09 Dec 2010
A victory for Virgin Blue on fringe benefits tax - but 2kms is still a long way to walk
by Deborah Chun, Andrew Sommer
The Full Federal Court has unanimously held that car parking provided by Virgin Blue Airlines (VBA) to its employees was not "in the vicinity of" their primary place of employment and was therefore exempt from fringe benefits tax (FBT) (Virgin Blue Airlines Pty Ltd v Commissioner of Taxation  FCAFC 137). The decision has implications for employers with large premises and subsidised car parking.
Staff car parking at Melbourne Airport
VBA's employees at Melbourne Airport mostly work in Terminal 3. However, the car parking facility provided by VBA to those employees is approximately 2kms away by road, so a shuttle bus transports the employees from the car park to either Terminal 2 or Terminal 4. The employees must then walk to Terminal 3. The total journey takes about 15 to 20 minutes in each direction.
The key question here is whether the car park is in the vicinity of the employees' primary place of employment. If it is, VBA would be liable for FBT on the provision of car parking to its employees.
In the Federal Court at first instance Justice Jagot had said that the answer to this was "yes". While the distance between the car park and the primary place of employment is a relevant factor, so is what is situated between them. She held that the car park and the primary place of employment were part of the same "functional space" (being Melbourne Airport), and so the car park is in the vicinity.
Why the Full Federal Court found in VBA's favour
This decision was however overturned on appeal by the Full Federal Court.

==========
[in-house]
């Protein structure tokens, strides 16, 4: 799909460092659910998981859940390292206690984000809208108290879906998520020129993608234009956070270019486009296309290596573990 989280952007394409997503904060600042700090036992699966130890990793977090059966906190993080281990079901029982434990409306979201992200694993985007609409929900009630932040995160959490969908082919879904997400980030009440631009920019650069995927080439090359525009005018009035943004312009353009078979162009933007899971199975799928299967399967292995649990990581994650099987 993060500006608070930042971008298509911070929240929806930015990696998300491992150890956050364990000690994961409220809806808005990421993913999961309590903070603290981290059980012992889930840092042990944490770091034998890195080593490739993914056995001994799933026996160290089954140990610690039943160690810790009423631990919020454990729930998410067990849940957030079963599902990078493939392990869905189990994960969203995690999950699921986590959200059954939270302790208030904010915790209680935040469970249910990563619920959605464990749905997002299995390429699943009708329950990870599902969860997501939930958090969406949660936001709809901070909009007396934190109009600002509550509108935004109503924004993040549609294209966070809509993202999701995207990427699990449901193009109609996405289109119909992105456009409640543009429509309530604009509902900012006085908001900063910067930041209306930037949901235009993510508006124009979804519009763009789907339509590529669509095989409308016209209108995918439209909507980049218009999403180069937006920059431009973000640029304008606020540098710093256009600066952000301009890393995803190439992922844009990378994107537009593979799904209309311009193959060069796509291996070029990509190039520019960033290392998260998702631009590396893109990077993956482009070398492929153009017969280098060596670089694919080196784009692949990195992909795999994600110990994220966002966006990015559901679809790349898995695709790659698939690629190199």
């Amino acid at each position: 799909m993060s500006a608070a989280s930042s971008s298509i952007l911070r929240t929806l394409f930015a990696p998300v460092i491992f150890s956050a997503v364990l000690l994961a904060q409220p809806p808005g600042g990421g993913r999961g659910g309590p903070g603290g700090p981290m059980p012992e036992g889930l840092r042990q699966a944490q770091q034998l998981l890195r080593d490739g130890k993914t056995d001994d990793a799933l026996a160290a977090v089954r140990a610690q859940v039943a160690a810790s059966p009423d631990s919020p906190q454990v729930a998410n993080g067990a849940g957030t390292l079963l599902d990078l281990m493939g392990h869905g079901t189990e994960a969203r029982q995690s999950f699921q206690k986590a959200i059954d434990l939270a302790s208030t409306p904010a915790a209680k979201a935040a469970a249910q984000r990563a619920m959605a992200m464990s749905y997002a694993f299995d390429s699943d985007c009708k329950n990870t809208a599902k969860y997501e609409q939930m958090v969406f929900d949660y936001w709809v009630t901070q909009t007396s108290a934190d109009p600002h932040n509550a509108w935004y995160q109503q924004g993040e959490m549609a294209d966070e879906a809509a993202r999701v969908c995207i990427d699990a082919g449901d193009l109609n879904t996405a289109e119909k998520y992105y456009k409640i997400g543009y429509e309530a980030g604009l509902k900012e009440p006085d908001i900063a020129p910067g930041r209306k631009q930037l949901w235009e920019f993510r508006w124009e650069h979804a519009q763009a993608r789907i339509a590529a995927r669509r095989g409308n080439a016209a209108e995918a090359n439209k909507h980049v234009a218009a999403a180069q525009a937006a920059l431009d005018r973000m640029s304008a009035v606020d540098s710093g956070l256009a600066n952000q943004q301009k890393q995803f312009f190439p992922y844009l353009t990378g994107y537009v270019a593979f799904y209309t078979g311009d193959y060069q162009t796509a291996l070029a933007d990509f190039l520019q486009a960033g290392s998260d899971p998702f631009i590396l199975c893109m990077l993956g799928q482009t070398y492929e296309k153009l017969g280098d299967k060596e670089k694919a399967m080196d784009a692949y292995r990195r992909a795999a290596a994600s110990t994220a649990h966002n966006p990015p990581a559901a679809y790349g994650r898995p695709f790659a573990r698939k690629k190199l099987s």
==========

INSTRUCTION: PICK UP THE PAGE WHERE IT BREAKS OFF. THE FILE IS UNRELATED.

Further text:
In interpreting the meaning of "in the vicinity of", the Full Court considered the statutory purpose of the relevant provision: to limit the size of the area around the primary place of employment in which a parking space will give rise to FBT. The policy was not to impose tax on all employer-subsidised parking.
The finding that the car park was not "in the vicinity of" Terminal 3 was also strengthened by the fact that the bus trip was taken twice a day, between the car park provided and the primary place of employment, and the total journey took 15-20 minutes each way.
To determine otherwise, and adopt Justice Jagot's interpretation, would mean employees who work within large "functional spaces" like a hospital would have their car parking subject to FBT, but city workers would not – even though the distance between the car park and the employee's primary place of employee was the same in both case.
This decision has implications for employees who work within large "functional spaces" such as hospitals or universities and have subsidised car parking within that area. In such cases, there may be an opportunity for the employers that have paid FBT on the provision of car parking to claim refunds for those amounts.
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